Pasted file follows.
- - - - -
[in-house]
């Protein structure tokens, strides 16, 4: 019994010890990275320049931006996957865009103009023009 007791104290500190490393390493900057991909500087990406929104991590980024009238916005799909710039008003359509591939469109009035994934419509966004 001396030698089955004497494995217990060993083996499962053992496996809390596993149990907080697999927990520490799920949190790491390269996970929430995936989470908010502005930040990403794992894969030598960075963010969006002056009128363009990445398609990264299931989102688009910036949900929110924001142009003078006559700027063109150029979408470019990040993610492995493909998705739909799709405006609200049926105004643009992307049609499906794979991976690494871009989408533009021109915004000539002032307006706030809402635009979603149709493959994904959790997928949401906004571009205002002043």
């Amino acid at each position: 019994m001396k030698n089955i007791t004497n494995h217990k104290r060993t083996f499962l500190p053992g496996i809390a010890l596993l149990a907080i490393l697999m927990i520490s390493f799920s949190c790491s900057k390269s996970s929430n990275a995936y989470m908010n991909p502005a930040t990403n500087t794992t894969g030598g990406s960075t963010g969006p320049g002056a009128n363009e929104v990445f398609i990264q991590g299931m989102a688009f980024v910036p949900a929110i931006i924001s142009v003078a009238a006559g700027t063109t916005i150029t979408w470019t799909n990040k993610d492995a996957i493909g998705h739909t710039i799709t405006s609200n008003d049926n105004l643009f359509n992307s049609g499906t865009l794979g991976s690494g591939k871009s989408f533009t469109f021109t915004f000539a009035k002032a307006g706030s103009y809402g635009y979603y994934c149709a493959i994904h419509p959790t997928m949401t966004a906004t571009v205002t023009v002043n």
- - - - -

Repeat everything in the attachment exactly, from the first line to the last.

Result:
[in-house]
């Protein structure tokens, strides 16, 4: 019994010890990275320049931006996957865009103009023009 007791104290500190490393390493900057991909500087990406929104991590980024009238916005799909710039008003359509591939469109009035994934419509966004 001396030698089955004497494995217990060993083996499962053992496996809390596993149990907080697999927990520490799920949190790491390269996970929430995936989470908010502005930040990403794992894969030598960075963010969006002056009128363009990445398609990264299931989102688009910036949900929110924001142009003078006559700027063109150029979408470019990040993610492995493909998705739909799709405006609200049926105004643009992307049609499906794979991976690494871009989408533009021109915004000539002032307006706030809402635009979603149709493959994904959790997928949401906004571009205002002043």
């Amino acid at each position: 019994m001396k030698n089955i007791t004497n494995h217990k104290r060993t083996f499962l500190p053992g496996i809390a010890l596993l149990a907080i490393l697999m927990i520490s390493f799920s949190c790491s900057k390269s996970s929430n990275a995936y989470m908010n991909p502005a930040t990403n500087t794992t894969g030598g990406s960075t963010g969006p320049g002056a009128n363009e929104v990445f398609i990264q991590g299931m989102a688009f980024v910036p949900a929110i931006i924001s142009v003078a009238a006559g700027t063109t916005i150029t979408w470019t799909n990040k993610d492995a996957i493909g998705h739909t710039i799709t405006s609200n008003d049926n105004l643009f359509n992307s049609g499906t865009l794979g991976s690494g591939k871009s989408f533009t469109f021109t915004f000539a009035k002032a307006g706030s103009y809402g635009y979603y994934c149709a493959i994904h419509p959790t997928m949401t966004a906004t571009v205002t023009v002043n």